You'd better put on your walking shoes because seeing the best of Toronto in a day means covering a lot of territory. This itinerary explores the city's most famous attractions, including the ones everyone back home will ask you about (like the CN Tower). It's a downtown walk that will take you from the city's highest point to highlights along the waterfront, from the commercial core to a handful of lofty public buildings. Take comfort: There is plenty of refreshing green space along the way.

Start: From Union Station, walk west along Front Street to Bremner Boulevard to the CN Tower.

1. CN Tower
Today, you're starting at the top. Even if the famous tower isn't the tallest in the world anymore, don't overlook Toronto's most celebrated icon (plus, the glass elevator makes the ride up even more of a thrill). Beginning your tour here will give you a perspective on Toronto, its neighborhoods and general layout, even if it all seems on a model scale from the great heights. If it's a clear day, you might be able to see all the way to Niagara Falls. But even if it isn't clear out, you can check out the stomach-churning glass floor. Lie flat, I dare you, or just jump up and down on it for a vertiginous thrill.

2. Rogers Centre
This is the domed stadium formerly known as SkyDome. The formal tour is for sports fans only; otherwise, just idly appreciate the massive statues of cheering (and jeering) spectators on the facade. If you want to see the Toronto Blue Jays play ball (or the Toronto Argonauts play football, Canadian-style), come back later in the day.


3. Toronto Music Garden
I know that getting to the waterfront is no joy, but it's entirely worth it when you reach the tranquil Toronto Music Garden. A lovely green space, it's also reached by a comfortable streetcar ride and is flanked by boardwalks and some additional, albeit less green, parks. The Music Garden was designed by world-renowned cellist Yo-Yo Ma and landscape architect Julie Moir Messervy to invoke Bach's First Suite for Unaccompanied Cello. It may sound highfalutin, but when you're wandering around the grounds, it's simply serene.

4. Harbourfront Centre
This is the kind of place where you could easily spend a day, so you may need to tear yourself away to stay on track. There are glassblowers, potters, jewelry makers, and other artisans to watch at their work in the Craft Studio; the Artists' Gardens, a series of diverse landscapes created by local talent, is another highlight. Depending on how active you feel, this is also your chance to get out on the water: The Harbourfront Canoe and Kayak School will let you rent a boat and offers instruction. There are also an excellent theater and concerts a-plenty.

5. Air Canada Centre
One nice thing about walking back to the downtown core this way is that you can cross through the Air Canada Centre, which is a lot more pleasant than the other busy and often traffic-congested options. This sports complex is home to both the Raptors basketball team and the Maple Leafs hockey team, but it also hosts blockbuster music concerts; you'll see photographs of some of the acts as you walk through the passageway. When you think sports center, fine food probably isn't the first thing that comes to mind. But this place prides itself on a range of tempting goods, including three fine-dining rooms, a wine cellar of more than 600 labels, and one of the country's top sommeliers. The vast kitchen feeds the teams, too. For a casual bite, there are dozens of concessions onsite, including beer and customized hot dogs at Burkie's Dog House. The Air Canada Club is the most luxurious of the three restaurants.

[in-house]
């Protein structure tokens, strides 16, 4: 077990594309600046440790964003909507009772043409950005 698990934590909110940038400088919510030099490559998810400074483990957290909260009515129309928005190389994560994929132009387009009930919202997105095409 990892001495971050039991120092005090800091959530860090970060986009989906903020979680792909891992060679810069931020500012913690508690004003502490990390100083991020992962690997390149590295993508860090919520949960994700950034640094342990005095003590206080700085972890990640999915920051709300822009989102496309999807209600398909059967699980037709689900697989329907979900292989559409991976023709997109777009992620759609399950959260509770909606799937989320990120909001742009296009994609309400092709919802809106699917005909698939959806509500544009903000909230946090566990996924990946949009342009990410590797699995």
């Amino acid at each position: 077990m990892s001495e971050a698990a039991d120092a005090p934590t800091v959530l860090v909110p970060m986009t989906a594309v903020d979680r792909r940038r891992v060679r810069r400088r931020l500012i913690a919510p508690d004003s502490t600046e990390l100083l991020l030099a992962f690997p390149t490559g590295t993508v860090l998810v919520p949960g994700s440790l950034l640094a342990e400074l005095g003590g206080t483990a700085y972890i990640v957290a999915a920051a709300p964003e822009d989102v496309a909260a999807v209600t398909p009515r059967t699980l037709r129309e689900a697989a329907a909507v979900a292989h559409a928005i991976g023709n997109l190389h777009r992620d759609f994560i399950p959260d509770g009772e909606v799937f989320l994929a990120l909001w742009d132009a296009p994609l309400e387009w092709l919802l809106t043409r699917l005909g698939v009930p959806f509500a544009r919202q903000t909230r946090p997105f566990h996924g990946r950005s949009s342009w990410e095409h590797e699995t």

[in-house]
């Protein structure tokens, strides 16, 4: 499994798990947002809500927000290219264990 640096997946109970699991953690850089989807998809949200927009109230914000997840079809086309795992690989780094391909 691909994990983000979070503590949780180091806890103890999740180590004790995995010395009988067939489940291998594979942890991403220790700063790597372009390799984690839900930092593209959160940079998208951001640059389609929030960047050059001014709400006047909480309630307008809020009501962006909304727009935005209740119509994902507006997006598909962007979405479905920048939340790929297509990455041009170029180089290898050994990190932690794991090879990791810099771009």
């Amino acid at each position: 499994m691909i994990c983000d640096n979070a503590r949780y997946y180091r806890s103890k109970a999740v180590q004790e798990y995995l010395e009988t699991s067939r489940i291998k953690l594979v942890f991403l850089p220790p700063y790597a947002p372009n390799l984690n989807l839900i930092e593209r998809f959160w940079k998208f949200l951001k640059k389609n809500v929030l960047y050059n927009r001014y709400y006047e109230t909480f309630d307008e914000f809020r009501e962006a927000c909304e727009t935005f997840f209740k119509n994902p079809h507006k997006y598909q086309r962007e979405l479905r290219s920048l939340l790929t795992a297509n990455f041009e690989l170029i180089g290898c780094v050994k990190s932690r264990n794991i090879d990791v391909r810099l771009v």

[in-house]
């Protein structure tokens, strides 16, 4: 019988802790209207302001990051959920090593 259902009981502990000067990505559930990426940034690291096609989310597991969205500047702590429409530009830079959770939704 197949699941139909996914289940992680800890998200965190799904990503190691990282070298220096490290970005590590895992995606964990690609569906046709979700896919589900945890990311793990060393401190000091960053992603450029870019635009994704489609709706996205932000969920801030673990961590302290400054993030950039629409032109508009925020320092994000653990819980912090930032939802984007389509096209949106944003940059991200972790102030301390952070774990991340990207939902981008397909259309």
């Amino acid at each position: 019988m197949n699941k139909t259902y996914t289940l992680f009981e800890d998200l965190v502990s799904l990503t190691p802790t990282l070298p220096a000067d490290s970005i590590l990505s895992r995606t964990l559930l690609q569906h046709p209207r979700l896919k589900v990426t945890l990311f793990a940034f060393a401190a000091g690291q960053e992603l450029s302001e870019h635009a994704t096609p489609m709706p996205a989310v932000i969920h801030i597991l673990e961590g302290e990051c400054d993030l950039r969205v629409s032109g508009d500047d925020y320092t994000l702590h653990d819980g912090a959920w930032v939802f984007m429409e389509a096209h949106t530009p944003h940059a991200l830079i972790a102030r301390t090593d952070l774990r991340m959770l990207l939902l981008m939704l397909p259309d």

6. Union Station
This is one of the city's underappreciated wonders. Toronto's temple to trains is a Beaux Arts beauty, and it's worthwhile to walk through the main hall, even if you're not hopping aboard a train. Pop in to admire the tile ceiling designed by architect Rafael Guastavino. Until the age of mass air travel, Union Station was often the first place new immigrants saw upon arrival in their new home of Toronto.

7. New City Hall
It's an iconic piece in Toronto's history, plus a popular gathering place throughout the year. In warm weather, the reflecting pool and fountains create a piazza, and when the mercury drops, it's fun to visit the skating rink, complete with festive lights and music. Framing the whole scene, quite perfectly, is the modernist masterpiece of the city hall building itself; walk up toward and around it, and you'll see the Henry Moore sculpture The Archer. A walkway circumventing the towers is now open and offers great views to the streetscape below, as well as a tour around the pretty new "rooftop" gardens (which sit atop the podium roof, not the tall towers).

8. Four Seasons Centre for the Performing Arts or Roy Thomson Hall
Toronto's stunning opera house, the Four Seasons Centre, designed by local firm Diamond and Schmitt, is home to the Canadian Opera Company and the National Ballet of Canada. The acoustics have been described as quite perfect. Both companies are phenomenally popular, and you absolutely need to purchase tickets in advance. Roy Thomson Hall is the base of the Toronto Symphony Orchestra; Torontonians tend to book ahead and buy season tickets, but it's possible to get last-minute discounted "rush" seats for concerts here. There are free daytime concerts scheduled fairly frequently; visit the website before you arrive to see if your visit coincides with one of these special events. (Line-ups are long: You need to arrive well in advance.)


Note: This information was accurate when it was published, but can change without notice. Please be sure to confirm all rates and details directly with the companies in question before planning your trip.